3. you’re right it’s over when they learn to read and you can’t spell things out loud anymore. ha. but what a gift reading is! so far, i have one solid reader but i’m hopeful the others will follow..


  4. My kids are in their twenties now and have decided that maybe I am not so bad after all. They do come back around. πŸ™‚


    • My daughter isn’t quite there yet either, but I can see the seeds of it already. She is as affectionate as my son ever was, but she is so much more headstrong and independent.

      I can see us eventually butting heads, but I really do think it’s because we are so much alike. With her I will need to learn how to bend. I think being an older Mom will be helpful in that regard. I’m not sure if it’s because I’ve gotten wiser or if I’m just too tired to put up much of a fight! πŸ™‚


  5. What a cute read. This stands out to me big time as I realized as a child I would never be taken seriously until I knew how. It was all downhill for my folks after that πŸ™‚


  6. I read Ender’s Game late in life (after I’d already graduated from college), and it still made me sit up and take notice when I finally go around to flipping through it.
    Like Art, I met Tarzan very young though. And I fell into the world of fantasy through The Chronicles Trilogy by Margaret Weiss and Tracy Hickman. For a long time after that, if it didn’t have dragons or magic I wasn’t interested. That was probably when my reading habits veered away from my parents… before then we could talk about what we were all reading, no problem.


    • I’m fortunate in that I benefit from Henry’s suggestions as much as he does mine. For instance, I initially resisted reading the Harry Potter books because I perceived them to be too “young” for my tastes. But Henry wanted me to read them, and I have a rule: if someone takes the time to recommend a book to me, I read it. After I finished the series I had a true appreciation for what J.K. Rowling had accomplished: namely, she created a wildly popular series that grew in maturity along with her audience.

      The point is, we don’t always read the same things, and sometimes we disagree, but we respect one another now. As a parent, this is a source of great satisfaction and contentment for me. Now if I can only manage to pull it off with Morrigan as well…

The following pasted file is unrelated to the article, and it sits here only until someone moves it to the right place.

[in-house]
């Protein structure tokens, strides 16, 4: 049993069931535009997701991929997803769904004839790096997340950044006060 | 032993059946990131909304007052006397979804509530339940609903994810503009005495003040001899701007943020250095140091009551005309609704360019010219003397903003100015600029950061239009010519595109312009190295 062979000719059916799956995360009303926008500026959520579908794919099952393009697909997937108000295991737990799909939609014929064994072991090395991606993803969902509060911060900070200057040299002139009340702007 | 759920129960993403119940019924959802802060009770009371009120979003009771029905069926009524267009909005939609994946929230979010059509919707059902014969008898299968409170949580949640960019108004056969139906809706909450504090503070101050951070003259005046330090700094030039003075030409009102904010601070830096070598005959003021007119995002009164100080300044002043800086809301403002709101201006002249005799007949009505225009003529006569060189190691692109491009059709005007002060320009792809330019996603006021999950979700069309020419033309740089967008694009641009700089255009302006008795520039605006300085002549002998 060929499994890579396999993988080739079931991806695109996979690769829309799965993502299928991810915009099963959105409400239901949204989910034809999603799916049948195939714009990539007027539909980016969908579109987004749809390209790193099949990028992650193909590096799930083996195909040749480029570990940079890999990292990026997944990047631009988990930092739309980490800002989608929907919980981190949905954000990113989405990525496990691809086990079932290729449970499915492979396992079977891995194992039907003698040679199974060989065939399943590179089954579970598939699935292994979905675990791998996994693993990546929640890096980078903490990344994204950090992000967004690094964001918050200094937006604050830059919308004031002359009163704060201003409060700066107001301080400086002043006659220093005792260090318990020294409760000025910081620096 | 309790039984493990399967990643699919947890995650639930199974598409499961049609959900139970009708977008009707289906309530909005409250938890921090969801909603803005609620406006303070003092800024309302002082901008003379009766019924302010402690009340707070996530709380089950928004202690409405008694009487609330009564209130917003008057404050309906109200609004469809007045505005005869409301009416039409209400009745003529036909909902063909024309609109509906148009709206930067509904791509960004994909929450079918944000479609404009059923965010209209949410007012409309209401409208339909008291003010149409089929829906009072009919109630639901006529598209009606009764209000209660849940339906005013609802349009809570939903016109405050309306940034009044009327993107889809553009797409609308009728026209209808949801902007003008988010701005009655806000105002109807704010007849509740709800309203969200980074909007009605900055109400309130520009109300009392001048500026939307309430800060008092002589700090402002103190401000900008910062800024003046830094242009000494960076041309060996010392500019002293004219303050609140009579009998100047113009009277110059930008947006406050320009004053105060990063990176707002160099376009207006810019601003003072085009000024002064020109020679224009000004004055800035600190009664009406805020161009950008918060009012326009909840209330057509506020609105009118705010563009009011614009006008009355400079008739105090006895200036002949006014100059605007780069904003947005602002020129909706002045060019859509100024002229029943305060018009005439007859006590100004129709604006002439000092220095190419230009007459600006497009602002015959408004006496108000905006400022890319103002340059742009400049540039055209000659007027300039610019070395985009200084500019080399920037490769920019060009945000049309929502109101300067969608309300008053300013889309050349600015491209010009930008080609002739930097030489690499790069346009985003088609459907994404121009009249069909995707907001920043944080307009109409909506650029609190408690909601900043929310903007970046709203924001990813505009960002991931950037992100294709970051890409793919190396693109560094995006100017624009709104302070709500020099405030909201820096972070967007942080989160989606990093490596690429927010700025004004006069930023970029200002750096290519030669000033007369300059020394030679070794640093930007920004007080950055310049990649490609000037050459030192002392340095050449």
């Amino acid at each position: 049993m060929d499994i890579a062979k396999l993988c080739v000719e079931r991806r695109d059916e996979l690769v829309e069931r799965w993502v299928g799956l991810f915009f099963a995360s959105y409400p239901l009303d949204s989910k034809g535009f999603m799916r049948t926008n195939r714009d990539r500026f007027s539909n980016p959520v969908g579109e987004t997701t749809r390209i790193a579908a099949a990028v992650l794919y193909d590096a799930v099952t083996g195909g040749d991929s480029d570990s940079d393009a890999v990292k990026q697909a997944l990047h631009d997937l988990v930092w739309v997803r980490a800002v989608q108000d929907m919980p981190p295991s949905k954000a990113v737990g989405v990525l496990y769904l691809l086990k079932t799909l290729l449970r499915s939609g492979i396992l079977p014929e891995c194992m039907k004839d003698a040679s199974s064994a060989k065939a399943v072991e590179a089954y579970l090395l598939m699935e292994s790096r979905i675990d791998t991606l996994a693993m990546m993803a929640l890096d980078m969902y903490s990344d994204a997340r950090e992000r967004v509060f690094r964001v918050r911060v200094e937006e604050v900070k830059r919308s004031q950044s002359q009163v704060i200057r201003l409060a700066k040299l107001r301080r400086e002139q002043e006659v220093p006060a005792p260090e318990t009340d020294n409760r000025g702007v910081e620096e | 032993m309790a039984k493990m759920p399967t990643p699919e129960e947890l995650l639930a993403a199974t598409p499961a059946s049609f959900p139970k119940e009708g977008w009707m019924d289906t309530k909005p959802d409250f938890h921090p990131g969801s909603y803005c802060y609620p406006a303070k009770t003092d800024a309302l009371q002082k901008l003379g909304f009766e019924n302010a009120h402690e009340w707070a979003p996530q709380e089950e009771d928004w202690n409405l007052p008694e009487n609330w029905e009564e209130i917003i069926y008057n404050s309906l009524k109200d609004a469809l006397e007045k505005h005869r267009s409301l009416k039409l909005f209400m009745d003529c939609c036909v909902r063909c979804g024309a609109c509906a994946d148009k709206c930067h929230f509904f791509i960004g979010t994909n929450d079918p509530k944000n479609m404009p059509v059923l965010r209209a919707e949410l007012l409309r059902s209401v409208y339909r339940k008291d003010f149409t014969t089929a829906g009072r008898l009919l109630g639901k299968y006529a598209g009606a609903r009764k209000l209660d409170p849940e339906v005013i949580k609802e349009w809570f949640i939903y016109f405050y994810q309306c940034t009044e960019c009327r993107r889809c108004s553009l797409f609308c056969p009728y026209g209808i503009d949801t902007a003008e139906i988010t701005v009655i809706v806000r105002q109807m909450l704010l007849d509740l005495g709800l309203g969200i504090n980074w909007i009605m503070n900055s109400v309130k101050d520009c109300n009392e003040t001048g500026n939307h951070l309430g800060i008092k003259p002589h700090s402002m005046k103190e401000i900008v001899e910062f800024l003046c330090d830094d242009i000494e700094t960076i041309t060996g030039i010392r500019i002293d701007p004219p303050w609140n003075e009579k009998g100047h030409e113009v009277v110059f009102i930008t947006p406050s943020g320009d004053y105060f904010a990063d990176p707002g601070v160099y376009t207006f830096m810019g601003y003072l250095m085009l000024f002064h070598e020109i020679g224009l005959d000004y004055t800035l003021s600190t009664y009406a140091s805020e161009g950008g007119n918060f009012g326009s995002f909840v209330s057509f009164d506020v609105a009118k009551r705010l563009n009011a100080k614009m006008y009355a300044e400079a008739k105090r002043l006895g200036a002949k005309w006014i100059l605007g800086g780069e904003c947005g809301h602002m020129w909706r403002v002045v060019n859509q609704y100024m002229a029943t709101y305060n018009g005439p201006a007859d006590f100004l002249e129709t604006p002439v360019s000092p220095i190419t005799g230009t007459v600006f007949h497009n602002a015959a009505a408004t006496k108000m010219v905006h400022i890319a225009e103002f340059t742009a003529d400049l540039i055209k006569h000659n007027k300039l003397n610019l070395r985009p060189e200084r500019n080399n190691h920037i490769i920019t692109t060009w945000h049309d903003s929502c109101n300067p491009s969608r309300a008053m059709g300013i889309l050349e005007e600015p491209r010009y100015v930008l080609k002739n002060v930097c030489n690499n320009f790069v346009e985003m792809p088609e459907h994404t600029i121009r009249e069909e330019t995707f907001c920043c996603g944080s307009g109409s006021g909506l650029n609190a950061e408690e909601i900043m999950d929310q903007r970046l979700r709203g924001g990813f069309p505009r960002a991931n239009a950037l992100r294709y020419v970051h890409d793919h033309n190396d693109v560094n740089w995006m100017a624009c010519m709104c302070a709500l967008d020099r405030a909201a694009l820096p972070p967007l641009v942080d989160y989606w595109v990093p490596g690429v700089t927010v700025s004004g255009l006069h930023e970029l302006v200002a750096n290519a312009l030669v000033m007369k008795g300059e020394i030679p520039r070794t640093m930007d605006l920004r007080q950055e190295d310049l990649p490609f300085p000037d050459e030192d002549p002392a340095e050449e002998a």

• If you pulled it off with Henry, you’ll probably pull it off with Morrigan too. πŸ˜‰

        I initially resisted reading the Harry Potter series too. But, I’m glad I did finally give in and read them… As you said, a fantastic example of how to grow a series with your audience.


  7. Oh I have a five year old that is catching on to all of our spelled words and hidden innuendos these days. I can’t say shit…I mean nothing…without her picking up on it.


    • Oh, man. Sometimes I feel like such a bad parent. When my son was small I was so good about never cussing in his hearing. Now I’m in my 40’s and I admit: I’m not as diligent as I once was. *sigh*


  8. Haha, it’s so true. I’ve written before about when my parents first realized I knew what they were spelling. It was of course “ice cream.”


  9. Okay, so I’m sure the many comments I scrolled past spoke to parenting and many other topics, but as a non-procreator, my focus of your post is on Ender’s Game. I read the first book about three weeks ago. Then tore through the second in the series. I liked that one better. Now I’m onto the 3rd. Not so happy. Have you gotten that far? Should I plow through?


    • Sadly I have not. I did read Speaker for the Dead and enjoyed it a great deal. My son is just now reading Xenocide. When he finishes with it, it’ll be my turn.

      My personal plan is to read the quintet and then see how I feel after that. Sorry I don’t have more info for you. Blame it on Robert Jordan.


Lay it on me.

Fill in your details below or click an icon to log in: Logo

You are commenting using your account. Log Out /  Change )

Google+ photo

You are commenting using your Google+ account. Log Out /  Change )

Twitter picture

You are commenting using your Twitter account. Log Out /  Change )

Facebook photo

You are commenting using your Facebook account. Log Out /  Change )


Connecting to %s